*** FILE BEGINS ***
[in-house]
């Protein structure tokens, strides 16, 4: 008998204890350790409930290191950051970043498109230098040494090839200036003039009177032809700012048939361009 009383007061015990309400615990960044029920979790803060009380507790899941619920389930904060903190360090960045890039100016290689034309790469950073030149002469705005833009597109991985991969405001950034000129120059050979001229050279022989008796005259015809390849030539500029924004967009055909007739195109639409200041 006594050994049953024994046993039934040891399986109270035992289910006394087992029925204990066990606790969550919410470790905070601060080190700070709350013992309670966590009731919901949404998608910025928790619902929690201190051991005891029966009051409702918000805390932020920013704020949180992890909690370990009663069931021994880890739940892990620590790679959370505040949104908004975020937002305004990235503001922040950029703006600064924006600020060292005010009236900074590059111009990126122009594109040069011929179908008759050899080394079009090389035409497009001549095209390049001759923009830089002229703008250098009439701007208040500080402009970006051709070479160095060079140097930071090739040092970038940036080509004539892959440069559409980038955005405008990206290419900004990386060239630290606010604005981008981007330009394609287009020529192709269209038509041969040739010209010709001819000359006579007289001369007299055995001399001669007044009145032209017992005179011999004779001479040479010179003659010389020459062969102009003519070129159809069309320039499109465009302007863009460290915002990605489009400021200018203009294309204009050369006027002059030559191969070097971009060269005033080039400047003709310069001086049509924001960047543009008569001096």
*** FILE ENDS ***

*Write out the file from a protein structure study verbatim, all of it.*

[in-house]
């Protein structure tokens, strides 16, 4: 008998204890350790409930290191950051970043498109230098040494090839200036003039009177032809700012048939361009 009383007061015990309400615990960044029920979790803060009380507790899941619920389930904060903190360090960045890039100016290689034309790469950073030149002469705005833009597109991985991969405001950034000129120059050979001229050279022989008796005259015809390849030539500029924004967009055909007739195109639409200041 006594050994049953024994046993039934040891399986109270035992289910006394087992029925204990066990606790969550919410470790905070601060080190700070709350013992309670966590009731919901949404998608910025928790619902929690201190051991005891029966009051409702918000805390932020920013704020949180992890909690370990009663069931021994880890739940892990620590790679959370505040949104908004975020937002305004990235503001922040950029703006600064924006600020060292005010009236900074590059111009990126122009594109040069011929179908008759050899080394079009090389035409497009001549095209390049001759923009830089002229703008250098009439701007208040500080402009970006051709070479160095060079140097930071090739040092970038940036080509004539892959440069559409980038955005405008990206290419900004990386060239630290606010604005981008981007330009394609287009020529192709269209038509041969040739010209010709001819000359006579007289001369007299055995001399001669007044009145032209017992005179011999004779001479040479010179003659010389020459062969102009003519070129159809069309320039499109465009302007863009460290915002990605489009400021200018203009294309204009050369006027002059030559191969070097971009060269005033080039400047003709310069001086049509924001960047543009008569001096």